I have come to Greece in search of sanity over Brexit. Ostensibly it is a symposium to discuss relations between Britain and Greece. But it is also an excuse to step away from the minutiae of the negotiations to think about the future of Europe. It was from Greece, of course, that our continent derived its name — from the mythological Europa who was ravished by Zeus and bore a future king of Crete. One contributor notes dryly that Greece is also not a bad place to think about the rise and fall of empires, the follies of politicians, the failings of institutions and what happens to elites when they become obsessed by Byzantine theological detail. The EU has no monopoly on schism.
This gathering of great and good, organised by the British embassy and Greek businesses, is taking place in Nafplio, a beautiful town on a small peninsula tucked up on the east coast of the Peloponnese. It was here that the Greeks chose to locate their first capital city once they had wrested their independence from the Ottomans in 1830. As I sit in the converted mosque where Greece’s first parliament sat, I am reminded not only that this modern nation state was forged long before the likes of Germany or Italy, but also that there was a time when nationalism gave identity and political expression to millions of people and was not always an excuse for authoritarian barbarity.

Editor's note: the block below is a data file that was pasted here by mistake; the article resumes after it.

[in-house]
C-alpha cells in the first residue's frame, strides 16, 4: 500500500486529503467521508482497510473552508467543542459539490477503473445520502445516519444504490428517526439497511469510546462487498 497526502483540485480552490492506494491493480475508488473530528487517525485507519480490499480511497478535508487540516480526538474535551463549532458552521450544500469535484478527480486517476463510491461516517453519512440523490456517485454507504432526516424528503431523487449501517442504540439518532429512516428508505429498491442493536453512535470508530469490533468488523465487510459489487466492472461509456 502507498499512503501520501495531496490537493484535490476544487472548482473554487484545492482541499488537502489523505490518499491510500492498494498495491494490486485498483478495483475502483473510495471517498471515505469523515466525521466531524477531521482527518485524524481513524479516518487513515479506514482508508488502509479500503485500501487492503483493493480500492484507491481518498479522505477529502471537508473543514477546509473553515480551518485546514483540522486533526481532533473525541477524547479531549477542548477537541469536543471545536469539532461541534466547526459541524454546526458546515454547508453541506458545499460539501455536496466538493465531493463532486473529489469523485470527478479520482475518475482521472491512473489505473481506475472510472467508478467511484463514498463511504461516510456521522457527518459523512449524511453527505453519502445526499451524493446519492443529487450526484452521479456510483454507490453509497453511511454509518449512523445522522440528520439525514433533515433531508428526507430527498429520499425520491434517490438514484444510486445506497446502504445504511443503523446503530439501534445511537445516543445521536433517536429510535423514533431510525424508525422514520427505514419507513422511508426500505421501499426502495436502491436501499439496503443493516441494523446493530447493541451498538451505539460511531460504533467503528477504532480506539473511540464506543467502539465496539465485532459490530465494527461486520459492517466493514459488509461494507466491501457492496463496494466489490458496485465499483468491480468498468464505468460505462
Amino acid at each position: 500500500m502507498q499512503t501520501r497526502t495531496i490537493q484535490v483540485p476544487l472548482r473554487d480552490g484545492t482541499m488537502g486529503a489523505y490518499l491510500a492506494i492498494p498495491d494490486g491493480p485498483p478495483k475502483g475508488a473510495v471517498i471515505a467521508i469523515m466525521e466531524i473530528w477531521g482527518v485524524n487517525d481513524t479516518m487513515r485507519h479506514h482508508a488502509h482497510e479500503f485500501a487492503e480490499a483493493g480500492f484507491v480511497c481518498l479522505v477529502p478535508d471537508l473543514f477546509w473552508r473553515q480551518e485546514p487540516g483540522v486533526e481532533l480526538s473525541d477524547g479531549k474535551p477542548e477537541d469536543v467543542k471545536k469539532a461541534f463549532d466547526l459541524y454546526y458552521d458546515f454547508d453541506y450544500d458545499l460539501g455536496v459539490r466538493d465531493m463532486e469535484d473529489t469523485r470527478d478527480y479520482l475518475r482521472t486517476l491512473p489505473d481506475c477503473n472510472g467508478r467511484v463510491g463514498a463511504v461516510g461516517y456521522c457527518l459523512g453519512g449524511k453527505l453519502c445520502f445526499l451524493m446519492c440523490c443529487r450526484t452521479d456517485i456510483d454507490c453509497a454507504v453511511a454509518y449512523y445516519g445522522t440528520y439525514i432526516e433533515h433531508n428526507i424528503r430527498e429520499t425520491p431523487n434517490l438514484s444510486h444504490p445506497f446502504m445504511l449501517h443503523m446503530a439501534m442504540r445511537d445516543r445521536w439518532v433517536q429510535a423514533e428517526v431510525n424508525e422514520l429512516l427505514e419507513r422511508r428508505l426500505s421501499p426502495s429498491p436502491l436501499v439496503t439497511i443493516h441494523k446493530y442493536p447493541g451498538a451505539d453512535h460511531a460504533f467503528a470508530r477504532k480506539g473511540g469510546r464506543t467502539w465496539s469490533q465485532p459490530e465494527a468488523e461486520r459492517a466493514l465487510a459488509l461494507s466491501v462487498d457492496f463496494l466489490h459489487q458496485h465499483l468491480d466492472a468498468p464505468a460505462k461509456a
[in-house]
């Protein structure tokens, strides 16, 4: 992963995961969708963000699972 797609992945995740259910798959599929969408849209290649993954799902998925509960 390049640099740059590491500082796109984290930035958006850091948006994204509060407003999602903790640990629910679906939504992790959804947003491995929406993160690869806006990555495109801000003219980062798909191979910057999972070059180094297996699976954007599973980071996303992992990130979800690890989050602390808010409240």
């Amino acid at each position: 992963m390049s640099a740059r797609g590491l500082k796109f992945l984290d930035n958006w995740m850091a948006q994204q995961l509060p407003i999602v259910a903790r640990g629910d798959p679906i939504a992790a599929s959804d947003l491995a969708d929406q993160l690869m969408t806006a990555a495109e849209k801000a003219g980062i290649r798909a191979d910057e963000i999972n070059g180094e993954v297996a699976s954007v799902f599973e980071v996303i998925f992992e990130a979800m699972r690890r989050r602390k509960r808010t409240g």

Chatham House is the rule of the day, so no names, no pack drill. But common themes emerge. One is the need for more honesty all round. The British government, several people say, needs to be more honest with itself and the 27 member states about what it really wants from Brexit and the trade-offs that this will involve. The rest of the EU should be more honest about the inflexibility of its institutions and its complacent failure to ask searching questions about why its second largest economy has chosen to leave. ‘Without penance it is hard to be forgiven,’ says one distinguished speaker. ‘Without honesty it is hard to move on.’ Other themes: there is a lingering, misguided fantasy in some European elites — even now — that one day the British are going to wake up and reverse their decision to leave; the EU is not very good at reading British politics and underestimates the constraints under which Theresa May works; there is not enough popular support for the integrationist reforms being promoted by President Macron; if such closer union were attempted, Greek politicians are hoping they will not be excluded from the fast-track.
This is an extract from James Landale's Greece Notebook, which appears in this week's Spectator